Sponsored Feature: Look for daily Heart Health features on gazette.com during American Heart Month.
Last Halloween, Bob Wicklund parked his motorcycle, walked to work and climbed 11 floors for exercise at Penrose Hospital without missing a beat. He experienced an average workday in information technology, providing Penrose-St. Francis physicians with technical support. Penrose-St. Francis is part of the Centura Health Heart and Vascular Network, the region’s leading provider of cardiovascular care.
When Wicklund walked back to his motorcycle later that same day, he suddenly felt different. “My chest started aching and I was short of breath,” he said. “I knew if it didn’t go away, it was a sign that it might be a heart problem.” That evening, it turned to severe chest pain, and he found himself back at the hospital, this time, as a patient. John Frederick, MD, a cardiothoracic surgeon at Penrose-St. Francis, performed open heart surgery on Wicklund on November 3.
After a successful surgery and one week recovering in the hospital, Wicklund started considering participating in the cardiac rehabilitation his physicians had so strongly recommended. “I got home and did some research on cardiac rehab and found that a high percentage of those who don’t go to rehab die within a year after open heart surgery,” he said. “Needless to say, I was pretty motivated.”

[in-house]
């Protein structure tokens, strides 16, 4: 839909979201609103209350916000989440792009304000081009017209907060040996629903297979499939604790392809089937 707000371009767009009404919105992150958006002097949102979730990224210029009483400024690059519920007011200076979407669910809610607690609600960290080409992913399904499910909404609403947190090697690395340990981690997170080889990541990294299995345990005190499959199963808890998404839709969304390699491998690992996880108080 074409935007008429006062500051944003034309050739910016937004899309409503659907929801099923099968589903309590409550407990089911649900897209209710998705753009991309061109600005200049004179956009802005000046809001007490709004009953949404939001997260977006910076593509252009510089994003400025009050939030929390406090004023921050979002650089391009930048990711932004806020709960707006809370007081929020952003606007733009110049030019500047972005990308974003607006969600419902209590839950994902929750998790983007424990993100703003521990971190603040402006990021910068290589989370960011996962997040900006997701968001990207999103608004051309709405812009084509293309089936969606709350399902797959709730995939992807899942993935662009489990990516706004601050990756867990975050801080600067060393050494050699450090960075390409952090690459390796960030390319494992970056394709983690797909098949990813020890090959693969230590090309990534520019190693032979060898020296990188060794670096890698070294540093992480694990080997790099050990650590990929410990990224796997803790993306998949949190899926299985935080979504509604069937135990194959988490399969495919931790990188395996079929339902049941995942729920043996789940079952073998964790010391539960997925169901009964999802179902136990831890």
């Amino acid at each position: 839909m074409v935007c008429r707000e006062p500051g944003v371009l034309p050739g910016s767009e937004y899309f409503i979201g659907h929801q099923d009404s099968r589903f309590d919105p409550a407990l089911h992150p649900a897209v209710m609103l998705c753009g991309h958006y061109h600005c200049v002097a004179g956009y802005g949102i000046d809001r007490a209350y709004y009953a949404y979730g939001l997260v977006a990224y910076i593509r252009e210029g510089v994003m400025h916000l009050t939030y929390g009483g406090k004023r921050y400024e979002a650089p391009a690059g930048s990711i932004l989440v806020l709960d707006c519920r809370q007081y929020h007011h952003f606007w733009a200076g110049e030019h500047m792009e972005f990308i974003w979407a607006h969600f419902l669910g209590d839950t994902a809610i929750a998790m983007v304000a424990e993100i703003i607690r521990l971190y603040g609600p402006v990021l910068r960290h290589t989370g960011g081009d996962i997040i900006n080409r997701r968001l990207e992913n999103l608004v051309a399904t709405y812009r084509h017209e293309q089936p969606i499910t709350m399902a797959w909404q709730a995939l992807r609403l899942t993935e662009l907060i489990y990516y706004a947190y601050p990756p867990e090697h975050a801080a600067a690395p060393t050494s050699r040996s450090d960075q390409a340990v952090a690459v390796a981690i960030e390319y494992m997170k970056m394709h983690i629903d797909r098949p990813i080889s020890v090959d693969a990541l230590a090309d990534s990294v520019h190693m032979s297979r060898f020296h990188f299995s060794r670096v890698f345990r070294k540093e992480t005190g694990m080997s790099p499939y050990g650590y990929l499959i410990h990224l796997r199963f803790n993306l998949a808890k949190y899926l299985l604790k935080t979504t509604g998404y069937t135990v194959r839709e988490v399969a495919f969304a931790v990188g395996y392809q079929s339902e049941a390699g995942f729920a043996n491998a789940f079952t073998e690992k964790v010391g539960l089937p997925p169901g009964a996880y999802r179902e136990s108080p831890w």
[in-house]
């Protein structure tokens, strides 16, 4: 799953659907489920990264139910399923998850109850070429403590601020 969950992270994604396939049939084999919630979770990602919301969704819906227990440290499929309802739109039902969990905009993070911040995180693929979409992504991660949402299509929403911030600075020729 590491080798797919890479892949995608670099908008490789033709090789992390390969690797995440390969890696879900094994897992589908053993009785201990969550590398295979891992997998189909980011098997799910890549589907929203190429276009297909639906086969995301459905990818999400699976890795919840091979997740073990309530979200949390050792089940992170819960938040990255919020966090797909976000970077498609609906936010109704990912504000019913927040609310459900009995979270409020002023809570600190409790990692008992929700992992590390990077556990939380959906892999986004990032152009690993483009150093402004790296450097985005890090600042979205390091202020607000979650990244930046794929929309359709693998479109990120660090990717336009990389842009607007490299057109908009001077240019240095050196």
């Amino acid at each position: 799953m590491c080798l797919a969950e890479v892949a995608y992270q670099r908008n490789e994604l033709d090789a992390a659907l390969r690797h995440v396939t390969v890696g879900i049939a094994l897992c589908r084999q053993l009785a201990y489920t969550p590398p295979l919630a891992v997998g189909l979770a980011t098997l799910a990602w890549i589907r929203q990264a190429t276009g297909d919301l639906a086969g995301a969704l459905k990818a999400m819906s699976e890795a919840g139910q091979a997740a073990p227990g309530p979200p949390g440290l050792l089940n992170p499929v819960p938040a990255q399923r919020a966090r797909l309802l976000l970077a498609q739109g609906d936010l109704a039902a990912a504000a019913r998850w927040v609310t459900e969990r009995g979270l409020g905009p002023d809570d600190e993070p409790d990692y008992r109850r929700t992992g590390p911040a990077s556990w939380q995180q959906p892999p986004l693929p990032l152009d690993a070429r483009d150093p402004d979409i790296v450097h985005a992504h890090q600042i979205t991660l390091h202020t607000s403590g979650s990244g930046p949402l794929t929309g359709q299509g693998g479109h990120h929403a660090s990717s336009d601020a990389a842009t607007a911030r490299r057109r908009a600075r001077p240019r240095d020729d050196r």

Wicklund attended rehab sessions two or three days a week for several months at the Penrose-St. Francis Cardiac Rehabilitation center on the Audubon Medical Campus and was back at work in just six weeks. He did routine bicycle, treadmill, weight and stretching exercises, but said the camaraderie was the most significant aspect of the recovery process. “It was nice to spend time with other people who were going through something similar,” he said. “We got to talk and share our experiences; everybody was very positive and encouraging through rehab.”
He credits the entire Penrose-St. Francis team and his rehab community with getting him back on his feet and back to work so quickly, despite the challenges that come with recovering from open heart surgery.
“Depression can hit heart patients strongly in the first few weeks of recovery,” he said. “The idea of getting out there and doing things helps combat the depression. It lets you know you’re not alone in this.”